David Bowie is: pop idol, movie star, painter and fashion icon. It is also the name of a brilliant exhibition in the Groninger Museum in the Netherlands. Previously displayed in Melbourne and other venues around the world, the city of Groningen is the last stop of this fabulous showcase of David Bowie's life and work.
Upon entry you are equipped with a wireless receiver and headphones, which allows you to experience every part of the exhibition at your own pace. Whenever you move into range at a specific exhibit, the relevant information or music is played through the headphones. This gives all visitors a personally tailored experience of the exhibition.
I grew up hearing David Bowie's songs on the radio but was not particularly a huge fan. I also wasn't sure whether our two teenage daughters would enjoy this exhibition, especially when the first part was a little cramped as people stopped to read every word on every label. However, having the headphones allowed us to move on and come back to the beginning a little later on. It also gives you the impression you are there alone with David Bowie, listening to him speaking about his early life and career, hearing his music, watching snippets of his movies.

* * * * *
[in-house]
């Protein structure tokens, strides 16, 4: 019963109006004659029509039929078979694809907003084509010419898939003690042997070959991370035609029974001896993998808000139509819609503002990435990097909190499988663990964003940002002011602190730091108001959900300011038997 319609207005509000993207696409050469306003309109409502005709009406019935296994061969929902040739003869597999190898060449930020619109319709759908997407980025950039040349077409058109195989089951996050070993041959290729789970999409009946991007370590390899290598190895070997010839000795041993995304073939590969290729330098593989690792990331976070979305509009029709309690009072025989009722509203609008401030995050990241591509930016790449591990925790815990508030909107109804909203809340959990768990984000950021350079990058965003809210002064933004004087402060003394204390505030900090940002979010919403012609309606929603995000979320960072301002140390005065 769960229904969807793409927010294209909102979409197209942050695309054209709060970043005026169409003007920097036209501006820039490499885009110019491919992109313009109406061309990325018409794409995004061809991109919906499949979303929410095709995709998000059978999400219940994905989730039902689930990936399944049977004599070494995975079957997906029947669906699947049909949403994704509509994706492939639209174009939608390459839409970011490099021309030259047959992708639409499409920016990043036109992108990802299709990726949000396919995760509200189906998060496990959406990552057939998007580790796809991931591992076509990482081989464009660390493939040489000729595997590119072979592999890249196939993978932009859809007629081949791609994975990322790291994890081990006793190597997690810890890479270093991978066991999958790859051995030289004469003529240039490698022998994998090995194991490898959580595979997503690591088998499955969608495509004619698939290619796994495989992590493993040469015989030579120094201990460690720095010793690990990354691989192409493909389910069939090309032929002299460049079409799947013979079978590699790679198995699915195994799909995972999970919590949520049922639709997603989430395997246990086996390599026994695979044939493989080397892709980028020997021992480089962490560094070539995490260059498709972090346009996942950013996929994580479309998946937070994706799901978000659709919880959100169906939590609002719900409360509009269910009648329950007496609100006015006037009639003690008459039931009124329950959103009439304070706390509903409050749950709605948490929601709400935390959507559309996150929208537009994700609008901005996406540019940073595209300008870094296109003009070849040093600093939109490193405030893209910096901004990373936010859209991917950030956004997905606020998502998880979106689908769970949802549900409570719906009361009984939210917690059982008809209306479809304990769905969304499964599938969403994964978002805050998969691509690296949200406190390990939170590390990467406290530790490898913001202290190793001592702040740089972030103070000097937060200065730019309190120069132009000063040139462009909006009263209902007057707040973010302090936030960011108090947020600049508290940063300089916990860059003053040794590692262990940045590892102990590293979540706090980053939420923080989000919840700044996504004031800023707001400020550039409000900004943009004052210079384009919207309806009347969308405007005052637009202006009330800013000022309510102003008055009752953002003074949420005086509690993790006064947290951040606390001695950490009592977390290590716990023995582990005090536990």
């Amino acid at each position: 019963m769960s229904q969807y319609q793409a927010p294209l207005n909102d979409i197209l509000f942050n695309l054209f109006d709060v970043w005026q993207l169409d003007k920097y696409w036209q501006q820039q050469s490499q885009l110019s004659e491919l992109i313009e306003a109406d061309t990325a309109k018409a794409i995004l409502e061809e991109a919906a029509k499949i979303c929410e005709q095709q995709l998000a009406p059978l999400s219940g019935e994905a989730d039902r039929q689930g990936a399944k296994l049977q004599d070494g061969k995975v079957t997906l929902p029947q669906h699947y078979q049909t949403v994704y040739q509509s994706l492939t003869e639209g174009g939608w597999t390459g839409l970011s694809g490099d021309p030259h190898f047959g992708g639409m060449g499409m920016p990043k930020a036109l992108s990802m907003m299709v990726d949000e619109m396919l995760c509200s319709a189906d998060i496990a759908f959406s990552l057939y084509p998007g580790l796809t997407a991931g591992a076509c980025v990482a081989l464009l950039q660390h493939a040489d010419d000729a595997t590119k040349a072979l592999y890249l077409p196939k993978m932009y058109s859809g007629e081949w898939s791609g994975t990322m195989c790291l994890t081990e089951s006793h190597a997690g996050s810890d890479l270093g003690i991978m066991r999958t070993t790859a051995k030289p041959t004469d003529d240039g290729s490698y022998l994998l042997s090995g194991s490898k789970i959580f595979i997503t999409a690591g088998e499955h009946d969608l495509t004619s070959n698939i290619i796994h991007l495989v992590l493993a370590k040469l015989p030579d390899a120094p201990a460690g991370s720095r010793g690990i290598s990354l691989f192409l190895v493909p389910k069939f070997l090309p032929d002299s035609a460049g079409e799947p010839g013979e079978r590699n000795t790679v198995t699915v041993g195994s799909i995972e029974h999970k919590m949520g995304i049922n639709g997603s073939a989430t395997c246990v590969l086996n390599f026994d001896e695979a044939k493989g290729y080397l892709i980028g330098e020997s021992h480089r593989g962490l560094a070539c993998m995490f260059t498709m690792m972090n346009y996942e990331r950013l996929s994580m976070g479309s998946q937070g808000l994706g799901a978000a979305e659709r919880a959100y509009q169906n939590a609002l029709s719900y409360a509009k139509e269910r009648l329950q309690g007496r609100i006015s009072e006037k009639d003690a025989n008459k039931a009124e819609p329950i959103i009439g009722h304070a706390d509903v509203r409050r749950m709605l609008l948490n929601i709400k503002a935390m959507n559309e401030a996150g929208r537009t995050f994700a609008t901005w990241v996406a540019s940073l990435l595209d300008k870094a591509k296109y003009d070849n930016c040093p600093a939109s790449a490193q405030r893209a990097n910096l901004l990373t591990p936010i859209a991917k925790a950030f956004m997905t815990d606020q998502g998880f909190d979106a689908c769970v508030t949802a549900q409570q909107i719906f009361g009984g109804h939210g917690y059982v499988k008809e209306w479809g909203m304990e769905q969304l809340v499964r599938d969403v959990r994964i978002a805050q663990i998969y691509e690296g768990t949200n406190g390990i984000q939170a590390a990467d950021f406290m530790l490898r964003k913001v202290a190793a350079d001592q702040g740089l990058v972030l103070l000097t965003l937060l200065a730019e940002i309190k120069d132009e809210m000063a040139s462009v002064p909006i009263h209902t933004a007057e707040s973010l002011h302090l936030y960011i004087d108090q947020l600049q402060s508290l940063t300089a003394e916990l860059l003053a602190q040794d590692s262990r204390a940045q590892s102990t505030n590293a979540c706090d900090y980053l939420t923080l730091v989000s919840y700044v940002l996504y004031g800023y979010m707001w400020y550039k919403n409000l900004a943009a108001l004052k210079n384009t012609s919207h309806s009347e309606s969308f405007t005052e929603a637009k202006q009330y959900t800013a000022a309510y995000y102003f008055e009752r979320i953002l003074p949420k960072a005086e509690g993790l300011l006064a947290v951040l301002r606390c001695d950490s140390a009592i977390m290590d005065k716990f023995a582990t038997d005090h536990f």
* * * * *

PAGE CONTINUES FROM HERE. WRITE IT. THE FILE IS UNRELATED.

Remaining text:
As we moved through the various displays, I became more and more amazed at the variety of art David Bowie has left behind. Not only his songs, which sounded so familiar to us all, but the movies he played in, his paintings, and then: the costumes—the costumes! The final exhibit is a large room with a nightclub-like feel where Bowie's last concert, shown on a large screen, can be seen and heard. The area is surrounded by double-storey costume displays which are alternately revealed and hidden by means of lighting effects and screens. After an impressive two hours all of us, including our daughters, came out in awe of the man that was David Bowie.
And anyone who thinks the exhibition should now be called David Bowie was is mistaken. David Bowie is still very much with us, immortalised in the incredible story that was his life.
The exhibition has been extended to 10 April 2016. Make sure you pre-book your tickets online as the queues can get quite long. Visiting on a weekday (still plenty of tickets available at the time of writing this article) is recommended.